Q: It is quite apparent to me from reading through your site and listening to your presentations, that sales and marketing skills are essential for an entrepreneur. I am a young man without any experience in sales and marketing and I am curious what you might suggest for someone in my position.
A: You are correct in that I strongly believe that sales and marketing is the most important skill in an entrepreneur. Of course there are other important factors such as the opportunity you are pursuing, your character, God’s providence, etc., but the most important skill for an entrepreneur is the ability to acquire, grow and keep customers.
There are several ways for you to acquire sales and marketing skills including self-study and college classes, but there is no substitute for the actual act of selling. Since you are young and just get started on your entrepreneurial training road map, I would offer a couple of other suggestions:
- Join Company with a Good Training Program – One is that you consider taking a job in a sales and marketing role in a company that has an excellent training/mentoring program. Be sure that your attitude is that you are working to learn and not for the paycheck, otherwise you can fall into the trap of thinking and acting like an employee rather than an entrepreneur that is building his skills portfolio. Also be sure to clearly communicate your full intentions to your boss in terms of what you would like to learn and how long you plan on staying. Typically this type or arrangement will work best when you accept a lower than market compensation plan in exchange for additional coaching and training with the full understanding that it is for a specified period of time.
- Create an Independent Sales Role – Another is that you consider simply taking on an independent sales-related role where you are working for yourself on a commission-only basis and learning by being in the trenches. The upside here is that you are working independently, but the downside is that you do not have any built-in training, mentoring or supervision. Starting when I was around nine years old and continuing all the way through high school, I sold door-to-door almost anything I could get my hands on. I sold greeting cards, Christmas wreaths, light bulbs, you name it. We lived on a ranch 20 miles from town, but when my family went to town, they would drop me off at one end of town with my sample case and pick me up hours later at the other end of town. I would trudge up and down each street knocking on doors in hopes of making a sale. I had no one to train me, but between being buoyed by the periodic successful sale and my mother’s encouragement, I learned a mental toughness and perseverance that is needed in sales. I know looking back, there were plenty of charitable hearts where the only reason the kind lady on the other side of the door placed an order was out of pity for the poor farm boy in worn out clothes. However, there are few better training grounds for sales. Of course much has changed since I was a boy, but there remain many independent “rep” jobs you can take to stretch yourself and build your skills. And if you like it enough, guess what? You just started your own business!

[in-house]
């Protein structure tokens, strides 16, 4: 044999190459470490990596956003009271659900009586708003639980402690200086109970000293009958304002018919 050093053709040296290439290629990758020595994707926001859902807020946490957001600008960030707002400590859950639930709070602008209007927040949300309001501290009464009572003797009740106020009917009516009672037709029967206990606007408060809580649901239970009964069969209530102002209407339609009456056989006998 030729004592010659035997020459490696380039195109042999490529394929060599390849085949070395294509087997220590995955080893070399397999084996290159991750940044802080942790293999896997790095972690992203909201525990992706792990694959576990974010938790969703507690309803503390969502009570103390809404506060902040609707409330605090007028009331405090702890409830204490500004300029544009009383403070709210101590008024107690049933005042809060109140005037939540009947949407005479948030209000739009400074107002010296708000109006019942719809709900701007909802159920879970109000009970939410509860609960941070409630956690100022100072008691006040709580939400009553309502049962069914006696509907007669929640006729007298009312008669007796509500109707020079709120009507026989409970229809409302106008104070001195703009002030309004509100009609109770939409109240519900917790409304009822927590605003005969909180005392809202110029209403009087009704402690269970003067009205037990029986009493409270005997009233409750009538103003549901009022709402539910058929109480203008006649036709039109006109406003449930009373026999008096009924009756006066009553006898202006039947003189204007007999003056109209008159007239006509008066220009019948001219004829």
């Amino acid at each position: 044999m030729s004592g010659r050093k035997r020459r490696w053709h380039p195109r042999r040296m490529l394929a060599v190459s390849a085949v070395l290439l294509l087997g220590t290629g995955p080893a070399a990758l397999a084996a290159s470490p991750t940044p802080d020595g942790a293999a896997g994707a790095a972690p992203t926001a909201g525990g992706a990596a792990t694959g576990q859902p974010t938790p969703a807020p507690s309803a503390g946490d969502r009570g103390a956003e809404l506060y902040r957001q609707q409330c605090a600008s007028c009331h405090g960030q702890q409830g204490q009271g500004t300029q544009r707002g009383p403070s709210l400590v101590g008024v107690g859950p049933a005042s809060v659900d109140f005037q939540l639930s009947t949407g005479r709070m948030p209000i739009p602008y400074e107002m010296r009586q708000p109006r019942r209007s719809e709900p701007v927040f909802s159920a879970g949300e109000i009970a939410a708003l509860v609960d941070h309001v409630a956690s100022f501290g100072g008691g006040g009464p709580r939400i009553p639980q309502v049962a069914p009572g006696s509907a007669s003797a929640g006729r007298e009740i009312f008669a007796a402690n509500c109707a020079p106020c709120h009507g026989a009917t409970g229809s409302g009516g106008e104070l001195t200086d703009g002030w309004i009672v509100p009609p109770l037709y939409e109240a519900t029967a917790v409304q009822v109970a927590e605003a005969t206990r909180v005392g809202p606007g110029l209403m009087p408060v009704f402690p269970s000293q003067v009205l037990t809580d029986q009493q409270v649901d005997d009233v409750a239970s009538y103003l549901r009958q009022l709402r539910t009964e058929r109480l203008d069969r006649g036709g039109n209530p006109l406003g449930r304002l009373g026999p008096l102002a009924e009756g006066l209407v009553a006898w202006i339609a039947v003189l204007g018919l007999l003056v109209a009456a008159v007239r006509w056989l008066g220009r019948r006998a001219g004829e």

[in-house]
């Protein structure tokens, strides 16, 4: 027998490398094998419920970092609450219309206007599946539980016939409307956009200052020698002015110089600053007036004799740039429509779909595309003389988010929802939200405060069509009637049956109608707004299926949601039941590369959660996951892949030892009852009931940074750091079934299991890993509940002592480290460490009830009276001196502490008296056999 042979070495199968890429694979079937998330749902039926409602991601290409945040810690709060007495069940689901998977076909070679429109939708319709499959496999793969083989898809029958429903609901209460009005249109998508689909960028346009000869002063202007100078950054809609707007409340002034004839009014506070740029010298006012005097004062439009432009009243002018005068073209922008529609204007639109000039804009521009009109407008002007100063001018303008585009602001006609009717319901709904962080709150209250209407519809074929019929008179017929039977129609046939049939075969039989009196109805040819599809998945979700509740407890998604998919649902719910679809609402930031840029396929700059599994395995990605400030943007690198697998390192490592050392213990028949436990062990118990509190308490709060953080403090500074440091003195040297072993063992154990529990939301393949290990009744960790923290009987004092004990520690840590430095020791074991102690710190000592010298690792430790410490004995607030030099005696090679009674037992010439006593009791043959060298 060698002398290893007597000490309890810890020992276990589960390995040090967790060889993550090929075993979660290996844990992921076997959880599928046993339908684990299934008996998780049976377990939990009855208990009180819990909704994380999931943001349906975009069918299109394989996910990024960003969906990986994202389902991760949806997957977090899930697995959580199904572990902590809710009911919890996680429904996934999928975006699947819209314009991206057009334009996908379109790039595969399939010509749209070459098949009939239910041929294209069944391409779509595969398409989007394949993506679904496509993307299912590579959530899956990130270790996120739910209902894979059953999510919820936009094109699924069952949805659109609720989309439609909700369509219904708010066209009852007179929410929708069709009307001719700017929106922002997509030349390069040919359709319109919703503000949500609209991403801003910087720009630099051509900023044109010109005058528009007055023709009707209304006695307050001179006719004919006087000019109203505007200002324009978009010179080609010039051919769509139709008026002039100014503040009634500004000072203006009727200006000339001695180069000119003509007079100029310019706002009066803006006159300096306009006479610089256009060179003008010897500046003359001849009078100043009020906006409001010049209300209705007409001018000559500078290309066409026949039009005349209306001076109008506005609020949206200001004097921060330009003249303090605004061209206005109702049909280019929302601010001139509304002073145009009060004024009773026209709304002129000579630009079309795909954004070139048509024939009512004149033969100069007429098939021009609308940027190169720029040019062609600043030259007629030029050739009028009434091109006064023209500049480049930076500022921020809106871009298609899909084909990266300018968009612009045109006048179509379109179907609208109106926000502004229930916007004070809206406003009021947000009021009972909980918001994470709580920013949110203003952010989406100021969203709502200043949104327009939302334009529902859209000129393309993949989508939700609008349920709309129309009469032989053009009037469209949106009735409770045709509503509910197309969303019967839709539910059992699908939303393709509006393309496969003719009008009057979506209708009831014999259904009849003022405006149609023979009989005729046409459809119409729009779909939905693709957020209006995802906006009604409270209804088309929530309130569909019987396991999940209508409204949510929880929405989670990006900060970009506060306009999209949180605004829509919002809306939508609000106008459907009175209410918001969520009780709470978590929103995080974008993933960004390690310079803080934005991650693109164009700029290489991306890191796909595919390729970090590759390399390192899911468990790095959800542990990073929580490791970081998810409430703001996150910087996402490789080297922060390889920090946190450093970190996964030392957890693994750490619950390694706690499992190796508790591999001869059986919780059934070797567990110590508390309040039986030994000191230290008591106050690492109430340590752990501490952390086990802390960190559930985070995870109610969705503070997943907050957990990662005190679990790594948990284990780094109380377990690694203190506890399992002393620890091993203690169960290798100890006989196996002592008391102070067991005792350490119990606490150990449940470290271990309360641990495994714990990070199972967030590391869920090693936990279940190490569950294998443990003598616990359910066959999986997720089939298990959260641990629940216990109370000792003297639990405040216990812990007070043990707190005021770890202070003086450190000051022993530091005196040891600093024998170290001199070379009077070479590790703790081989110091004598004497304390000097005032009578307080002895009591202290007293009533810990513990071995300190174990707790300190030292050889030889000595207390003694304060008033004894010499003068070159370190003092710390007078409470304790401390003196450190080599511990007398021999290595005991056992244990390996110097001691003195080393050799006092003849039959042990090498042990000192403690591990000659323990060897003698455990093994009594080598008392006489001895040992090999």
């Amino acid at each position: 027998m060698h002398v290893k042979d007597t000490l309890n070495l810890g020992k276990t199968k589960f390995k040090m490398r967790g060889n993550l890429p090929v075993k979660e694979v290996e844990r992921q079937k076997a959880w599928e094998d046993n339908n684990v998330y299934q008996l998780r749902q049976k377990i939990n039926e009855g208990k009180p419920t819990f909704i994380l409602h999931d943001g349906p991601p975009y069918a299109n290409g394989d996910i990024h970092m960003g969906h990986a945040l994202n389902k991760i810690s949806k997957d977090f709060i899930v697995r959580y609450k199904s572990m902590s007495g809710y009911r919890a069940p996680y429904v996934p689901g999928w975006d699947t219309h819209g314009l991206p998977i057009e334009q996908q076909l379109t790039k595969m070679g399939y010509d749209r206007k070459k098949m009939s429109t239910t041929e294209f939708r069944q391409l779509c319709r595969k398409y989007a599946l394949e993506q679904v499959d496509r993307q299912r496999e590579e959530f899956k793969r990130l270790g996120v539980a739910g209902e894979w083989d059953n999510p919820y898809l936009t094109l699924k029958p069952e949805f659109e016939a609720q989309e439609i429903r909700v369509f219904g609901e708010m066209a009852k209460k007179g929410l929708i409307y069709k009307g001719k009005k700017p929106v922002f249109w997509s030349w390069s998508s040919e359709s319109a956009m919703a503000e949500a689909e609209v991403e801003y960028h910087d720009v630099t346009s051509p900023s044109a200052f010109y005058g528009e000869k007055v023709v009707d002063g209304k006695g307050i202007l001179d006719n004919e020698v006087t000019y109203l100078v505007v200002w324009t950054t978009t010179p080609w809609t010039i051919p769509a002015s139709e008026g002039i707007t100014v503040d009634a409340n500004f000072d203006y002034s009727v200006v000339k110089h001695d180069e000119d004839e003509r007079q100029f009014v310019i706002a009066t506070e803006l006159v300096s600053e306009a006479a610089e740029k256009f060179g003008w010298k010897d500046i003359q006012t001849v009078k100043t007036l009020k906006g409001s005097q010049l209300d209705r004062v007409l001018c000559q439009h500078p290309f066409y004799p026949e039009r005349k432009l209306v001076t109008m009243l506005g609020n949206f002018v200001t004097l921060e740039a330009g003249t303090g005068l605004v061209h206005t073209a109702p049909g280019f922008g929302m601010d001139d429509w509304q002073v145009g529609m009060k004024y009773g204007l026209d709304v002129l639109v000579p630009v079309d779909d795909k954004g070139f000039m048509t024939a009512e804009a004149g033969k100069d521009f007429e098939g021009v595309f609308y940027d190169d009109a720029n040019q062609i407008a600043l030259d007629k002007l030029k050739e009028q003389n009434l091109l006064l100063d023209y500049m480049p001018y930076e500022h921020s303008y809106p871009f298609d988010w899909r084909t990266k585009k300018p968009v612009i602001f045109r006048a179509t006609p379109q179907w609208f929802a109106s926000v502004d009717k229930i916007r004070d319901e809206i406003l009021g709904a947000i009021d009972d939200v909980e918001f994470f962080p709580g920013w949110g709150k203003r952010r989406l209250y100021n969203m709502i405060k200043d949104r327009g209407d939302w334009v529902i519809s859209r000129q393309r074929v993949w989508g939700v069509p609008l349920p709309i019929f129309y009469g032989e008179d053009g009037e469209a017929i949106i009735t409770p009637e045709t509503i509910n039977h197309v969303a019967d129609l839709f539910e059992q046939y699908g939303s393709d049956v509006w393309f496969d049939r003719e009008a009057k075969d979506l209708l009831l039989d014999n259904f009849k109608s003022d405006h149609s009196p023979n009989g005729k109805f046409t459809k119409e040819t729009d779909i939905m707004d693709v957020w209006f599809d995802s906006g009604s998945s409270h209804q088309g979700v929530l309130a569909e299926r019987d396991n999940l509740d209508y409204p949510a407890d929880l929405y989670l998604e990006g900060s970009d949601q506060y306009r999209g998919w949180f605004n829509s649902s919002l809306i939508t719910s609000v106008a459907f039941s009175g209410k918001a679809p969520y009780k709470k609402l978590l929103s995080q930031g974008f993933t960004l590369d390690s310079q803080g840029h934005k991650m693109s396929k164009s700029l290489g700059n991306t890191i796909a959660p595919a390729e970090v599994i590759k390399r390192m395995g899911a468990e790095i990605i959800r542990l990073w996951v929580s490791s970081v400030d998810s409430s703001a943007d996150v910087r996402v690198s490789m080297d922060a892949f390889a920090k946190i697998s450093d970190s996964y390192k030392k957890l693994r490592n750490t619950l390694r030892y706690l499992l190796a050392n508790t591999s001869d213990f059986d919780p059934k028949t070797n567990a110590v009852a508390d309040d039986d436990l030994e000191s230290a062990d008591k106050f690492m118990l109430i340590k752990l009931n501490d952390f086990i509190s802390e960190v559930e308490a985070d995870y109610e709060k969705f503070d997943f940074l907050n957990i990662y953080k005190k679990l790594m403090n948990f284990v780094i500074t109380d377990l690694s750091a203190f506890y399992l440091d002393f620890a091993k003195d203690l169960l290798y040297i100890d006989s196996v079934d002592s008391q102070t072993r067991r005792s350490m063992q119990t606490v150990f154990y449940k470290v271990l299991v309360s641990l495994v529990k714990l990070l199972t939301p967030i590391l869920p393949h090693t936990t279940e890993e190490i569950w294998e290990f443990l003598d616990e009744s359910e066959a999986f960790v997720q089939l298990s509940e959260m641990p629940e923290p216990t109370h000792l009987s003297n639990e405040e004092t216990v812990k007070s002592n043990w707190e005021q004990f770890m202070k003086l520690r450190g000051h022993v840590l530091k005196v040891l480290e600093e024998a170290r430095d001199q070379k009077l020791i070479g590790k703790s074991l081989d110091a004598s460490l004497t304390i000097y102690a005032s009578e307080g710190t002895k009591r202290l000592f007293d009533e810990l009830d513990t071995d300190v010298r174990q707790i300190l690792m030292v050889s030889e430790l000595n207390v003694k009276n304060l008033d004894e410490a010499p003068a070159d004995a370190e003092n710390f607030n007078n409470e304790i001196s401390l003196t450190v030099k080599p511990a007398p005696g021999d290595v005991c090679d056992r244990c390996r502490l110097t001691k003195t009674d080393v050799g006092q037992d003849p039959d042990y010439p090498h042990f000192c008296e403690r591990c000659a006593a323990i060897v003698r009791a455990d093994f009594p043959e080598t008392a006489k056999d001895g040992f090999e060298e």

Ask an Expert:
- Venture Academy (especially the Sales and Marketing section)